My goal, regarding many of the choices I make every day, is to keep self-flagellation to a minimum. When you aren’t working at an office and you have no kids or spouse then you have very little you can hide behind and few things or people to use as an excuse. If you don’t exercise, keep the place neat, pay your bills on time and stay in touch with family and friends you have no one to blame but yourself. There are enough real things I can beat myself up for that I certainly don’t need to borrow trouble from the stuff I can actually control. That’s why, if you should drop by my place any time 30 minutes post wake-up, you will find my bed made. It would have been made immediately except someone like Heloise once Hinted that a bed needs ½ hour to breathe before it is re-made! Something about an unmade bed says “I have given up” and that is not how I feel or the message I want to send to anyone else.
So, after the bread baking debacle of last week any sane person, who, like me, doesn’t eat a ton of bread and lives within two blocks of several artisanal bakeries, would have said, “Oh well,” and moved on to sweeter and easier treats. But, having sufficiently wounded my pride as well as awakened the competitive side of my personality I should have tapped into more effectively in high school, I decided to try again and damn well succeed.For my next yeast foray I turned to Martha Stewart and her Baking Handbook. There is something user-friendly-meets-academic in the word “handbook” so I instantly felt like I was in trustworthy hands and could follow the guidelines of something produced by home-keeping’s most successful perfectionist with confidence. Her recipe for Cranberry-Pecan Rye Bread has tempted me since I bought the book a few years ago. I love the idea of the tang of rye infusing a fruity, nutty bread and was especially happy that in this case cranberries replace the previously mentioned idiocy of raisins, and pecans replace the roof-of-mouth itchiness of walnuts (raisin-walnut being the more common combo). I was also relieved to see Martha called for “Active Dry Yeast,” five envelopes of which were left over from last week’s attempt at improvising “Instant Yeast.”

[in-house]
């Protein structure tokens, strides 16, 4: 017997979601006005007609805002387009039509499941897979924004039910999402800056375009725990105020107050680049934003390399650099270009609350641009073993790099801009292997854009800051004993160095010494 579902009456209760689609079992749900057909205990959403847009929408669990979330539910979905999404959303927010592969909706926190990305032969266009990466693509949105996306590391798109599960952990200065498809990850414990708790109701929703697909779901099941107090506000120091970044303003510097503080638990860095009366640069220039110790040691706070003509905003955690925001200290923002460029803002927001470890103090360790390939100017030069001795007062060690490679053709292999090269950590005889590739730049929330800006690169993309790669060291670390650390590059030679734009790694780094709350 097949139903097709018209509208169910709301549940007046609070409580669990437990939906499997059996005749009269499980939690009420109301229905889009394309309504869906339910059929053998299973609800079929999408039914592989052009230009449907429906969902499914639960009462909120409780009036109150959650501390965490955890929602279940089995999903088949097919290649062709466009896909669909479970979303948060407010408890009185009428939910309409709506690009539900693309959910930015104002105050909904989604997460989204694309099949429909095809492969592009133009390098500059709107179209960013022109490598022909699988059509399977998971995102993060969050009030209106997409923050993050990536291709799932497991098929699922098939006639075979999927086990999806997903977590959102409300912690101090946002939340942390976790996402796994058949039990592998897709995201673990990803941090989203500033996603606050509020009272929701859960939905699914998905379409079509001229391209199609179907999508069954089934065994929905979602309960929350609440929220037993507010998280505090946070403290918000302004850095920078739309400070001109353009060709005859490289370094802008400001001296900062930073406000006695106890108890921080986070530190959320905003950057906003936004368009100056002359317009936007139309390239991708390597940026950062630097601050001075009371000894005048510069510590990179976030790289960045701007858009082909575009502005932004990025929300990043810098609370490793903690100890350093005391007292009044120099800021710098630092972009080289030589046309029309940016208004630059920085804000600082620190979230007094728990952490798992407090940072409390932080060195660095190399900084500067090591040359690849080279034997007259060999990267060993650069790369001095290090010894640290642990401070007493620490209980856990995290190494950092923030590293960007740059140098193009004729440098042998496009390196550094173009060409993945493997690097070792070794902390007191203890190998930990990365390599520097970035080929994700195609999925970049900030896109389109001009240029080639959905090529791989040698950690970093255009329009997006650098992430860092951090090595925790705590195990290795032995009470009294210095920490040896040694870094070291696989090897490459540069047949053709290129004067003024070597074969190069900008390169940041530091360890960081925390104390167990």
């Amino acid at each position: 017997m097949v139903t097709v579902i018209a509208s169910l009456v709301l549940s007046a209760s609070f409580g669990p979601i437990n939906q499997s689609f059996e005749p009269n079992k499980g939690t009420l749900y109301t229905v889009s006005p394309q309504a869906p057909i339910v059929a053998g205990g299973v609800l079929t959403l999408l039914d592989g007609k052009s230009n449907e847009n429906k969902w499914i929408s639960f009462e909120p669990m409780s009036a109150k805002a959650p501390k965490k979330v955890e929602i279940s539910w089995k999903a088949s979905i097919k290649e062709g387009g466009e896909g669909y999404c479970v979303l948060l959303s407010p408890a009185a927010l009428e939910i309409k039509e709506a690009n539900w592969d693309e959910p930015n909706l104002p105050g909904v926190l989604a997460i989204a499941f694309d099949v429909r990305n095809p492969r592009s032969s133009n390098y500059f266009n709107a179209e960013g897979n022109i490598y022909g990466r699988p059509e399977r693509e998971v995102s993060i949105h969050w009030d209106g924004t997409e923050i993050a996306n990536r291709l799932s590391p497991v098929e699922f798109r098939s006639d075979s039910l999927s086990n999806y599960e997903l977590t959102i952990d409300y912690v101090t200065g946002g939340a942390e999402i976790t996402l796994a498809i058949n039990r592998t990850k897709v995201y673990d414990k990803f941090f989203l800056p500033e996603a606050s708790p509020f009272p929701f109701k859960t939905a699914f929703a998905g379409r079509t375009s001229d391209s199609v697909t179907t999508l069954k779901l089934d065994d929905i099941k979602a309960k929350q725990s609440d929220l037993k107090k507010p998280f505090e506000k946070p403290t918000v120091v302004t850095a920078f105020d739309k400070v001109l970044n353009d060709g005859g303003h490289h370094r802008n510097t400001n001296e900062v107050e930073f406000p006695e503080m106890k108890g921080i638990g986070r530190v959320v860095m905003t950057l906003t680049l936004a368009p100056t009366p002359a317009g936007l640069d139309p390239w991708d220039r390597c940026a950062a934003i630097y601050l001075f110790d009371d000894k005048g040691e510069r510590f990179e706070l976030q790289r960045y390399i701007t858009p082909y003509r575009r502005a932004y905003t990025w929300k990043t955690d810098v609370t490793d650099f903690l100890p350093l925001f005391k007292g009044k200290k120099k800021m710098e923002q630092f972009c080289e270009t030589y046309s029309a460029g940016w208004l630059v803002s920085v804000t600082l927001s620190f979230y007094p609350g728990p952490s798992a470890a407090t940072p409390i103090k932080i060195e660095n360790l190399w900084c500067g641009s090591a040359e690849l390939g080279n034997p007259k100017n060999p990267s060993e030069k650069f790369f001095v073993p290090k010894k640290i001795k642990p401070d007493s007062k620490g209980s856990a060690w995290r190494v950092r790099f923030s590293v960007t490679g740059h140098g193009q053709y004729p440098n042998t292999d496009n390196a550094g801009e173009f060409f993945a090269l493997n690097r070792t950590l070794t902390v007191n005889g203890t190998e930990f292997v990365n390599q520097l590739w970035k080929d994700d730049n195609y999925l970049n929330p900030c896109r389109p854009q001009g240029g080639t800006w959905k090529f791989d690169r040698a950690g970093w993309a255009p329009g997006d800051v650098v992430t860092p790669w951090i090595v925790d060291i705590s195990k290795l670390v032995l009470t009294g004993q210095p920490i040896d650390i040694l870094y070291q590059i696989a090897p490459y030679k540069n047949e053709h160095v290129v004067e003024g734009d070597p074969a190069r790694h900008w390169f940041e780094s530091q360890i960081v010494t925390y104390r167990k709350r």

So, Saturday morning I set up shop and got to work. I was feeling pretty confident, the instructions were straightforward, I’d set aside a nice, relaxed chunk of time and was calm, cool, and collected—until I wasn’t.
Now, as much as I respect Martha’s meticulousness, I realize she is not immune to screwing up (to wit, her stint in the big house). The problem was in her use of the word “foamy” when referring to the result the baker is waiting for when she dissolves the packet of yeast in the 1 ¼ cups of 110 degree water. I was beginning to blame myself for being the purchaser of five packets of dead yeast. Foamy? Um, no. Not at all or in the least. One after the other I poured the cloudy beige yeasty water down the drain along with my calm, cool, collected and time. I was going to be late to the movies once again and I left my apartment. My dry ingredients were still mixed and waiting patiently, pecan pieces toasted and cranberries chopped.Again, a sane person would have woken up Sunday morning and headed to the store to replenish her yeast supply and hopefully buy a little luck—but, not me. Instead, I thought I’d be clever and hit the nice supermarket downtown before heading back home post The Hurt Locker and dinner with friends (see the movie before the Oscars by the way, it’s excellent and already on DVD!) and what do you know? The only yeast they had was the kind I needed last week, “Instant.” Ugh. This meant that I had to go to a different store once I got back uptown, adding several blocks to my walk from the subway all while wading through the pools of melting snow at each corner in my five pound boots. At least I was gaining some calf muscles. And did I mention it was 12:15am?